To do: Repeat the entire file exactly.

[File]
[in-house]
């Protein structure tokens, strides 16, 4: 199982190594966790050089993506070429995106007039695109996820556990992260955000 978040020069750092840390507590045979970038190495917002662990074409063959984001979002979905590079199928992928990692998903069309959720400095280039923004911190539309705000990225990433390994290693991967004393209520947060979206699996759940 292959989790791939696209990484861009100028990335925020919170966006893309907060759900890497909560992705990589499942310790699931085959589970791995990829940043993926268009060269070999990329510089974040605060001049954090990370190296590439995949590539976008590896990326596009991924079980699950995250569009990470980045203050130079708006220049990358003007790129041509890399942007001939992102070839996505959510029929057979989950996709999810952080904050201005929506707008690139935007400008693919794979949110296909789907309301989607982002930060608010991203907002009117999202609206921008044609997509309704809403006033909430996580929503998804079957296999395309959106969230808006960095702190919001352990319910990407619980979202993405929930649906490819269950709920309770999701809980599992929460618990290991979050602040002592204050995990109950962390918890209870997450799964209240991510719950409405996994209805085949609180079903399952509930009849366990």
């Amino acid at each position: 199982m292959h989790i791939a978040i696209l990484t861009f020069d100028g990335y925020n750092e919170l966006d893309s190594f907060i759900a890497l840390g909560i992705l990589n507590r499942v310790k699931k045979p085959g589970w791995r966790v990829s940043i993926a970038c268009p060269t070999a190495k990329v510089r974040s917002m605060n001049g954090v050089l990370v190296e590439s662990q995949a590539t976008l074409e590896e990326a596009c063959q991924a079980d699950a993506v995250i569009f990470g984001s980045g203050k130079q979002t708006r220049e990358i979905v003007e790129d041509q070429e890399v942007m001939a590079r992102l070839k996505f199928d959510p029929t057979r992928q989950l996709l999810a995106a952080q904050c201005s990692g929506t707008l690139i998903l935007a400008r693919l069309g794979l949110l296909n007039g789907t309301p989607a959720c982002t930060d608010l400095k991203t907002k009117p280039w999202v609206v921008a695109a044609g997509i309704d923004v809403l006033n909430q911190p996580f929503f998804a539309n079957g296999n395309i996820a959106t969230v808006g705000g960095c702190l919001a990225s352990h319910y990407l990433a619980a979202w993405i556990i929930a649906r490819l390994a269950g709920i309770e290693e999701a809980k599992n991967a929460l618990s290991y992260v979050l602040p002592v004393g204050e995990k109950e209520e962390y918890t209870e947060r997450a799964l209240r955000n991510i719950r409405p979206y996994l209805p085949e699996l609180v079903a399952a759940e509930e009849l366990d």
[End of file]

[in-house]
């Protein structure tokens, strides 16, 4: 199982190594966790050089993506070429995106007039695109996820556990992260955000 978040020069750092840390507590045979970038190495917002662990074409063959984001979002979905590079199928992928990692998903069309959720400095280039923004911190539309705000990225990433390994290693991967004393209520947060979206699996759940 292959989790791939696209990484861009100028990335925020919170966006893309907060759900890497909560992705990589499942310790699931085959589970791995990829940043993926268009060269070999990329510089974040605060001049954090990370190296590439995949590539976008590896990326596009991924079980699950995250569009990470980045203050130079708006220049990358003007790129041509890399942007001939992102070839996505959510029929057979989950996709999810952080904050201005929506707008690139935007400008693919794979949110296909789907309301989607982002930060608010991203907002009117999202609206921008044609997509309704809403006033909430996580929503998804079957296999395309959106969230808006960095702190919001352990319910990407619980979202993405929930649906490819269950709920309770999701809980599992929460618990290991979050602040002592204050995990109950962390918890209870997450799964209240991510719950409405996994209805085949609180079903399952509930009849366990």
């Amino acid at each position: 199982m292959h989790i791939a978040i696209l990484t861009f020069d100028g990335y925020n750092e919170l966006d893309s190594f907060i759900a890497l840390g909560i992705l990589n507590r499942v310790k699931k045979p085959g589970w791995r966790v990829s940043i993926a970038c268009p060269t070999a190495k990329v510089r974040s917002m605060n001049g954090v050089l990370v190296e590439s662990q995949a590539t976008l074409e590896e990326a596009c063959q991924a079980d699950a993506v995250i569009f990470g984001s980045g203050k130079q979002t708006r220049e990358i979905v003007e790129d041509q070429e890399v942007m001939a590079r992102l070839k996505f199928d959510p029929t057979r992928q989950l996709l999810a995106a952080q904050c201005s990692g929506t707008l690139i998903l935007a400008r693919l069309g794979l949110l296909n007039g789907t309301p989607a959720c982002t930060d608010l400095k991203t907002k009117p280039w999202v609206v921008a695109a044609g997509i309704d923004v809403l006033n909430q911190p996580f929503f998804a539309n079957g296999n395309i996820a959106t969230v808006g705000g960095c702190l919001a990225s352990h319910y990407l990433a619980a979202w993405i556990i929930a649906r490819l390994a269950g709920i309770e290693e999701a809980k599992n991967a929460l618990s290991y992260v979050l602040p002592v004393g204050e995990k109950e209520e962390y918890t209870e947060r997450a799964l209240r955000n991510i719950r409405p979206y996994l209805p085949e699996l609180v079903a399952a759940e509930e009849l366990d």